Over the history of the ‘Iolani School Archives, much was dictated by inadequate storage spaces and environmental conditions prior to the construction of a proper archival facility in 2013. The collection also bore scars of multiple building relocations. It’s been a four-year journey from Dewey to record groups and manuscript collections. The future is clear…er.
“Open Access or Sensitive Information? Thinking Through Policy Making for Archival Collections the Include a Mixture of Legal records, Professional Papers, and Indigenous Knowledge”
Ellen-Rae Cachola, Evening Supervisor & Archives Manager at University of Hawaiʻi School of Law Library
My presentation will discuss standards regarding information access and use that inform policy making at the University of Hawaii School of Law Library Archives. Specifically, I address general principles of the Montreal Declaration of “Free Access to Law,” along with the Aboriginal Torres Strait Islander Archival Services Policy, and the Protocols for Native American Archives. Thinking through these principles, I will share some ideas developed at the UH Law Library’s archive to work through concerns regarding open access, copyright, privacy and culturally sensitive items relating to various Indigenous Pacific Islander’s knowledge.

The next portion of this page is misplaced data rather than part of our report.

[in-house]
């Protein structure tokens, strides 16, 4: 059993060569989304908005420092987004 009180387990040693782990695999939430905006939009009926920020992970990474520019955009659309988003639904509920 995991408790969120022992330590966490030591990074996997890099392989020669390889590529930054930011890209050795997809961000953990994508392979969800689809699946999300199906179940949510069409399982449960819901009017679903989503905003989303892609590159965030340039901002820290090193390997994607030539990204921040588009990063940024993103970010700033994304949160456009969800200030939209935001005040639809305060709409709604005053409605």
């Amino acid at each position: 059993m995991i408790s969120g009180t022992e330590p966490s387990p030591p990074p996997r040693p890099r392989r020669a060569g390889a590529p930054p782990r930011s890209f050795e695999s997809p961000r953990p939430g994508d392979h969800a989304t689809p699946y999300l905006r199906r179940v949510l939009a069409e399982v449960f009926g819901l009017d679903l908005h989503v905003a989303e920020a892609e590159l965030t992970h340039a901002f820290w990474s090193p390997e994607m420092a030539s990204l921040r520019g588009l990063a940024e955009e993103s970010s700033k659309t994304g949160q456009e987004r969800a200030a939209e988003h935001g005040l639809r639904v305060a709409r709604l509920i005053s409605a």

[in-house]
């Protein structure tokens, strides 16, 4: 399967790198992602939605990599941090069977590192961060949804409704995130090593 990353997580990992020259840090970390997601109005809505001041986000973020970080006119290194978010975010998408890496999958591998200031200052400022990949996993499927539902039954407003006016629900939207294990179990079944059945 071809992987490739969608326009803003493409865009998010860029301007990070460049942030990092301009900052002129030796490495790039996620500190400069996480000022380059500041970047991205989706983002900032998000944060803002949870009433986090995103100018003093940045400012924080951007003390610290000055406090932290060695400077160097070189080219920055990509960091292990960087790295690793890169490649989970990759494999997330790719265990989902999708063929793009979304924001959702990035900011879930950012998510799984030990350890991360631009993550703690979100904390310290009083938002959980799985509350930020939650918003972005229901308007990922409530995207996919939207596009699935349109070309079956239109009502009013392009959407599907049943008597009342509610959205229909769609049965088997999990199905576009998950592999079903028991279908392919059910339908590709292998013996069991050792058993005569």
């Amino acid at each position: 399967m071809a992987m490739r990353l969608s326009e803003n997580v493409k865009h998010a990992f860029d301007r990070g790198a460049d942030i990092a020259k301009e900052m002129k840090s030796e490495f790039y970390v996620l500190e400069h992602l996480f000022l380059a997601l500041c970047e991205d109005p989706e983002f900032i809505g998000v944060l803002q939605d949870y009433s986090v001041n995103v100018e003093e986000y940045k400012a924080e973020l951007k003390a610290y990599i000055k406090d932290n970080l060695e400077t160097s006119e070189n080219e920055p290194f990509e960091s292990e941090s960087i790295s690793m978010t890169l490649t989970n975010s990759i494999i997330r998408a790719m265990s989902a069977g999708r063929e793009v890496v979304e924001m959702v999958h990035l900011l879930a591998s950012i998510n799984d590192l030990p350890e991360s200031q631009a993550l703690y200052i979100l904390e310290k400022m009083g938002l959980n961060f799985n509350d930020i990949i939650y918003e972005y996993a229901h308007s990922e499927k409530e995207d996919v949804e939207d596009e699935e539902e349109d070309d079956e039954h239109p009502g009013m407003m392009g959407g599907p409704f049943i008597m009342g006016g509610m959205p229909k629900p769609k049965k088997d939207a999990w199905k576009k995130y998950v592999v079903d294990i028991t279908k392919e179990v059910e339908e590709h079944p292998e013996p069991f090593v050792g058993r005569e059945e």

“‘Hidden’ Hawaiiana: Bringing Local Artifacts to Light”
Brooks Haderlie, University Archivist at Brigham Young University- Hawaiʻi JFS Library Archives Slideshow PDF
A significant but largely unknown collection of more than 1,500 Hawaiian, Polynesian, and Pacific Rim artifacts is housed in the Joseph F. Smith Library Archives and Special Collections at Brigham Young University-Hawaii. This session will describe our current efforts and future plans for making this collection accessible to local patrons and distance researchers, who will be able to use both Hawaiian and English search terms to discover and learn about these items.